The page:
Enhancing directed content sharing on the web
Author(s)Bernstein, Michael S.; Marcus, Adam; Karger, David R.; Miller, Robert C.
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To find interesting, personally relevant web content, people rely on friends and colleagues to pass links along as they encounter them. In this paper, we study and augment link-sharing via e-mail, the most popular means of sharing web content today. Armed with survey data indicating that active sharers of novel web content are often those that actively seek it out, we developed FeedMe, a plug-in for Google Reader that makes directed sharing of content a more salient part of the user experience. FeedMe recommends friends who may be interested in seeing content that the user is viewing, provides information on what the recipient has seen and how many emails they have received recently, and gives recipients the opportunity to provide lightweight feedback when they appreciate shared content. FeedMe introduces a novel design space within mixed-initiative social recommenders: friends who know the user voluntarily vet the material on the user's behalf. We performed a two-week field experiment (N=60) and found that FeedMe made it easier and more enjoyable to share content that recipients appreciated and would not have found otherwise.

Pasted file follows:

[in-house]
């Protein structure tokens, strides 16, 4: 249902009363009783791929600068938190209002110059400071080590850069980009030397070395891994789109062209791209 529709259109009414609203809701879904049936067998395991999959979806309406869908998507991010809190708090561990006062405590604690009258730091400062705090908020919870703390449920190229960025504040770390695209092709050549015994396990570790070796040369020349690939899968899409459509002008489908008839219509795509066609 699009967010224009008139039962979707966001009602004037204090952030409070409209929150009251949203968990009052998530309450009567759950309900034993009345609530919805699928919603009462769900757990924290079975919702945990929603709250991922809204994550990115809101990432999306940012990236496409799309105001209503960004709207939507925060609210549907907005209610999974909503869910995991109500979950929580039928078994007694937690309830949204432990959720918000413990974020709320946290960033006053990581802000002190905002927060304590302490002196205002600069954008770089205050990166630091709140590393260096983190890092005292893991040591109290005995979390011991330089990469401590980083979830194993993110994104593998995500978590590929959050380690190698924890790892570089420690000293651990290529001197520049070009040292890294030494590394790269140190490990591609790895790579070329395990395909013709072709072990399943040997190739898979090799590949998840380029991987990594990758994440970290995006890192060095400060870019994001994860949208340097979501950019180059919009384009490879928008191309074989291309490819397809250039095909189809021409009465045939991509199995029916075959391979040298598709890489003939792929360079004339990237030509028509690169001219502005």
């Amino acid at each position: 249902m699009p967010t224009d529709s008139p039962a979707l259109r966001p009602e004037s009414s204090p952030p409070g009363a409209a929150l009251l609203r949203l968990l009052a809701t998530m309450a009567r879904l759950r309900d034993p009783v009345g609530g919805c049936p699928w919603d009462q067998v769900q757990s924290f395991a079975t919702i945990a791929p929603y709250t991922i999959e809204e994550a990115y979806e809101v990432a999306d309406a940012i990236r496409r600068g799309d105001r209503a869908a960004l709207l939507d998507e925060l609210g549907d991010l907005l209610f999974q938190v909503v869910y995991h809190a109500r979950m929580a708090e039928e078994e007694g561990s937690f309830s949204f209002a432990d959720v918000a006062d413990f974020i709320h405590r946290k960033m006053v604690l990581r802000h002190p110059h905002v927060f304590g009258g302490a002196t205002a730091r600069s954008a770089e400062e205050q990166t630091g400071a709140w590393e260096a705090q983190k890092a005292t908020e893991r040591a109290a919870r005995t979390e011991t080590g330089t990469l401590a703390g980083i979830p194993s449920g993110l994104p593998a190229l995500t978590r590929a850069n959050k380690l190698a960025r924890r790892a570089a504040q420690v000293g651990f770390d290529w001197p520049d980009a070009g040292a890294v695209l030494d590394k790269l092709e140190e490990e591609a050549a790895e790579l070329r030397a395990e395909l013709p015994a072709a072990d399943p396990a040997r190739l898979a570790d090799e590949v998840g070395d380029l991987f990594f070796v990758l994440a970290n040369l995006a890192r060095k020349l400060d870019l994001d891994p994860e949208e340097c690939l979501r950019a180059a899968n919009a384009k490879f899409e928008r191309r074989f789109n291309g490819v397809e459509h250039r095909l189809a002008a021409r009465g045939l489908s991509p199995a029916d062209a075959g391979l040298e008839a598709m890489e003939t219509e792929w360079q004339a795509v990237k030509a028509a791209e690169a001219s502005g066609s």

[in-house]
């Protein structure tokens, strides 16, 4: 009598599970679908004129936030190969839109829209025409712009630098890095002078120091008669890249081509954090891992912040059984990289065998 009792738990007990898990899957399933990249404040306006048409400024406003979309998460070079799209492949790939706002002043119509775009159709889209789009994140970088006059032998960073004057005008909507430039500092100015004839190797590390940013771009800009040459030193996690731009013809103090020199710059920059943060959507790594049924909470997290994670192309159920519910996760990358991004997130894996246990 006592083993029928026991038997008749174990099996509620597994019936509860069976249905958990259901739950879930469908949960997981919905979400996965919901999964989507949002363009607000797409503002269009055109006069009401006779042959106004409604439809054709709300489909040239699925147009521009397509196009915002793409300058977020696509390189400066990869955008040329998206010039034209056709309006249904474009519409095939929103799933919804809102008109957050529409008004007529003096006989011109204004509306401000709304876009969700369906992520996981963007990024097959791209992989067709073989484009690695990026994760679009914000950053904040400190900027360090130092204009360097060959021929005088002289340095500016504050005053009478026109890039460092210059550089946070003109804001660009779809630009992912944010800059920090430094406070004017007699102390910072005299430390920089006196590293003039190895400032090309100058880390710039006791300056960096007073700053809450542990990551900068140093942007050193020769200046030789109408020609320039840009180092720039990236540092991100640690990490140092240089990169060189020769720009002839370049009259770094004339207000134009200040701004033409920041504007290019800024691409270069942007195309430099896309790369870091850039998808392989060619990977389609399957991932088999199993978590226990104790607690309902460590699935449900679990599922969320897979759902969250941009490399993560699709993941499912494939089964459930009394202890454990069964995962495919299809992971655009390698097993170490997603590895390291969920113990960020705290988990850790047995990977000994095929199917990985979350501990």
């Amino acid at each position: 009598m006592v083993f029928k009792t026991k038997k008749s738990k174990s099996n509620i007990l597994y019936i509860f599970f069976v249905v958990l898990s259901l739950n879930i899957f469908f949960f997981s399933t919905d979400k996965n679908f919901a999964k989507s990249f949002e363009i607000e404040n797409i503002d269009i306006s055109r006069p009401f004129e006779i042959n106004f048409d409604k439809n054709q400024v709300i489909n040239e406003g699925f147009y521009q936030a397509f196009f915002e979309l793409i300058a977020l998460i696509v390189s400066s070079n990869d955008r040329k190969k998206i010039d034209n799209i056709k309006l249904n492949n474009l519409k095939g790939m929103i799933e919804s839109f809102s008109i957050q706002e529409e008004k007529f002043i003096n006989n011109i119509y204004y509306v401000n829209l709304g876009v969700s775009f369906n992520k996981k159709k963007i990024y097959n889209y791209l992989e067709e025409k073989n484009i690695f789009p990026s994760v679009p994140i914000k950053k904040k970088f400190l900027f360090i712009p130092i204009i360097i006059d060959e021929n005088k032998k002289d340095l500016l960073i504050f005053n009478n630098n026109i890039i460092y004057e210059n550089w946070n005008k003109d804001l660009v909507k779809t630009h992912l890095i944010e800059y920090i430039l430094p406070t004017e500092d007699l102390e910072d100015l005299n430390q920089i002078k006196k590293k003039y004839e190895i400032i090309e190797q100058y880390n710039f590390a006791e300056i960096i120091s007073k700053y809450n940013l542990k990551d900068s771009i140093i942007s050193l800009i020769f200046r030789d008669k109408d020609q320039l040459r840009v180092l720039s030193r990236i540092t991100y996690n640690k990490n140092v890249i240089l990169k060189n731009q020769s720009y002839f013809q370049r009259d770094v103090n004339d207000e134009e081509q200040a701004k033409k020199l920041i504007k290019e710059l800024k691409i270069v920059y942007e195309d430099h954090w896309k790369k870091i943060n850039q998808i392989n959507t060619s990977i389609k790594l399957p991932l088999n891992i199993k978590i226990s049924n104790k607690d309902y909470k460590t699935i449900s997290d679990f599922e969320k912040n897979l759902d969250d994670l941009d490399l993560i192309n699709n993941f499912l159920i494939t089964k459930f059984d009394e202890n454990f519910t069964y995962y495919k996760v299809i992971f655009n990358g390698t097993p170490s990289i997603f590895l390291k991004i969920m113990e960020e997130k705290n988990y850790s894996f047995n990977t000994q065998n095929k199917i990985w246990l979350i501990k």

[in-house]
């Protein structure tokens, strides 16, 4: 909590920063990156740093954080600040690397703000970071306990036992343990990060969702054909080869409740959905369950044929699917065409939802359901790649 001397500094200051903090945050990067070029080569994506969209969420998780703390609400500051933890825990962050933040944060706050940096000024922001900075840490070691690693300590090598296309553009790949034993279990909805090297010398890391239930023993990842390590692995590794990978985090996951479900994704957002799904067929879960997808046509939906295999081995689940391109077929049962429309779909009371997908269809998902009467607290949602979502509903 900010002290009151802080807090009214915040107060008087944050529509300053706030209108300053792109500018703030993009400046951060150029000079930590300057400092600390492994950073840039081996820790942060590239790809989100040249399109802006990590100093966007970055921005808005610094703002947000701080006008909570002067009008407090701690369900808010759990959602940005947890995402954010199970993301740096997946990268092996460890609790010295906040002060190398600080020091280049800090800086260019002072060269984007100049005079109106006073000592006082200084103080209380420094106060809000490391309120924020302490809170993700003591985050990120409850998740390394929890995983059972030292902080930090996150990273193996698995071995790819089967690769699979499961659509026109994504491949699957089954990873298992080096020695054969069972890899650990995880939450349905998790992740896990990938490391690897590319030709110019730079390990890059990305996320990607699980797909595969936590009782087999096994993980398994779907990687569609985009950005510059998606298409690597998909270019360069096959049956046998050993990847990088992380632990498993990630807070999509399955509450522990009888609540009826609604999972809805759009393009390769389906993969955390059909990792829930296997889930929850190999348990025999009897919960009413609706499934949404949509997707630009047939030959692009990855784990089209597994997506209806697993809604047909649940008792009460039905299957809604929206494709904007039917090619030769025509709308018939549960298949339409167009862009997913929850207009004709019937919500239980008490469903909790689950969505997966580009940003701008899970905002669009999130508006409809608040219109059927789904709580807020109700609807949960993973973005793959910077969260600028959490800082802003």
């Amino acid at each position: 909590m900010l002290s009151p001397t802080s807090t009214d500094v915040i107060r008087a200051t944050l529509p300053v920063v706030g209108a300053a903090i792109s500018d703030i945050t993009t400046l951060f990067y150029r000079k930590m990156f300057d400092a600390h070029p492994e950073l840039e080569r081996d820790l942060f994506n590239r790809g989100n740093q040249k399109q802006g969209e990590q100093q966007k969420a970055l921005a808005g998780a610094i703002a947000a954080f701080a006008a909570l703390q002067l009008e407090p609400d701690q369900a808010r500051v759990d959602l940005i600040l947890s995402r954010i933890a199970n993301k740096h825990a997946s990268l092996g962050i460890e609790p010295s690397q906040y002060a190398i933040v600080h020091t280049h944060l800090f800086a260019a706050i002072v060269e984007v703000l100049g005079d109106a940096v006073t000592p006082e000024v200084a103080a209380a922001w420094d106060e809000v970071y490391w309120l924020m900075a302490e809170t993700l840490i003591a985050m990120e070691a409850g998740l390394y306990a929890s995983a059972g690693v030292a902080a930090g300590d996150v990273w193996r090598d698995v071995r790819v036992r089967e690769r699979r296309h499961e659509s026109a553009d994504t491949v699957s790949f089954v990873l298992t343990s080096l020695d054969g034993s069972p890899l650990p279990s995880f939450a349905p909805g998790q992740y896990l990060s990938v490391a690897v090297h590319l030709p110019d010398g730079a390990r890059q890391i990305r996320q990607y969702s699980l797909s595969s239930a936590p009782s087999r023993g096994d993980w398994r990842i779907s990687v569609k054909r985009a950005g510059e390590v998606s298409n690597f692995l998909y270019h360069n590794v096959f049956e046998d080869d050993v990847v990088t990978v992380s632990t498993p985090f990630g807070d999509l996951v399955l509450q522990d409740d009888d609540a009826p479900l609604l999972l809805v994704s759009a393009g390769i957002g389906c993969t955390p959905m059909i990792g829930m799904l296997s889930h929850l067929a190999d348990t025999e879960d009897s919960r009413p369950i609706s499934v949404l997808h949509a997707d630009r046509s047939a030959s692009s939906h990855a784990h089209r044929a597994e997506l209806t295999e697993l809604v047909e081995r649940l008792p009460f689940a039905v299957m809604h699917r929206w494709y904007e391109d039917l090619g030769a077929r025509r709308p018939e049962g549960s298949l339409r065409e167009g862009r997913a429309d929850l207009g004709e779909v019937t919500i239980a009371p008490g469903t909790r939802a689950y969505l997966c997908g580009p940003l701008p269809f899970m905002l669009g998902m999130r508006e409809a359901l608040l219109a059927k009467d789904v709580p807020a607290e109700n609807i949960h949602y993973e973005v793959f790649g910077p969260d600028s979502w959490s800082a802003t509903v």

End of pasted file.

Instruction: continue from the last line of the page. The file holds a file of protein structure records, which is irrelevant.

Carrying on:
DepartmentMassachusetts Institute of Technology. Computer Science and Artificial Intelligence Laboratory; Massachusetts Institute of Technology. Department of Electrical Engineering and Computer Science
Proceedings of the 28th International Conference on Human Factors in Computing Systems (CHI '10)
Association for Computing Machinery
Bernstein, Michael S. et al. “Enhancing directed content sharing on the web.” Proceedings of the 28th international conference on Human factors in computing systems. Atlanta, Georgia, USA: ACM, 2010. 971-980.
Author's final manuscript